The Labour Department reported that new unemployment benefit claims reached a 10-month high in May while producer prices in May fell below expectations, raising hopes for a Federal Reserve interest rate cut in September despite the Fed's changing forecast in its latest meeting. The unemployment rate increased to 4% in May, but Fed Chair Jerome Powell said labour market conditions are back to pre-pandemic levels, while Treasury Secretary Janet Yellen sees the job market as more normal now, with slower wage growth and higher labour force participation. A deeper dive into the data shows that it was driven by lower energy costs and a drop in wholesale gasoline prices, while service costs remained unchanged.


The U.S. stock markets continued their record-breaking streak, while Asian stocks fell as the U.S. inflation-driven rally wound down, with Chinese markets hit hardest after the European Union applied up to 38% tariffs on major electric vehicle makers. Tesla is up 3% after shareholders approved Elon Musk's $56 billion pay package and the company's relocation to Texas after a Delaware court initially blocked the pay package.


The gold market has gone through strong volatility in response to the producer price index and jobless claims. The Fed's updated interest rate projections strongly resisted the dollar weakness suggested by the unexpected fall in U.S. producer prices in May. The market's reaction to these developments has been mixed, with traders currently seeing a 60% probability of a rate cut in September.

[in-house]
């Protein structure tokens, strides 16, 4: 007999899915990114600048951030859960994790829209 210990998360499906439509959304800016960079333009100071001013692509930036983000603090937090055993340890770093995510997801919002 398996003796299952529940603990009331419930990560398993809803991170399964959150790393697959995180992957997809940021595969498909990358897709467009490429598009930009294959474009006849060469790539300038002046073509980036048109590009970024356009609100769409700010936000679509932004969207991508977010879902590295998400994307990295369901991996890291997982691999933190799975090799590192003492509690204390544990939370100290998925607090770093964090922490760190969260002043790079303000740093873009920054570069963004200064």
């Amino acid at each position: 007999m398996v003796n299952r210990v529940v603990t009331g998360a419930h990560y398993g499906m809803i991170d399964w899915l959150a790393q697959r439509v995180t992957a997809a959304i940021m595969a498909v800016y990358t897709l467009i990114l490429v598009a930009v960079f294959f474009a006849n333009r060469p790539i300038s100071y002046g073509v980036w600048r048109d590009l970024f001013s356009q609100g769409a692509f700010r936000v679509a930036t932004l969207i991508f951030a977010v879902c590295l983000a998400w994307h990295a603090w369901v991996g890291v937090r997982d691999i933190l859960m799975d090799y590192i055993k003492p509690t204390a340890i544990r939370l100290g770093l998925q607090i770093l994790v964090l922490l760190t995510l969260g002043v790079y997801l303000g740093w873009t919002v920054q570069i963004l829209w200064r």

Oil prices snapped on Thursday but were on track for their best week in over two months, with both Brent and WTI crude futures gaining more than 3%. This trend was supported by solid projections for crude and fuel demand, with OPEC maintaining its forecast for relatively strong growth in global oil demand for 2024, while Goldman Sachs doubled down on U.S. fuel demand for the upcoming summer. Additionally, Russia pledged to meet its output obligations under the OPEC+ agreement after exceeding its quota in May.


The U.S. dollar gained on the Fed's hawkish stance after its recent meeting with an updated forecast of only one interest rate cut this year, pushing out the start of rate cuts to possibly December. This contrasts with other major central banks that have already begun easing, leading to policy divergence that supports the dollar. The Bank of Japan maintained its current bond-buying pace but announced plans to start trimming purchases in the future.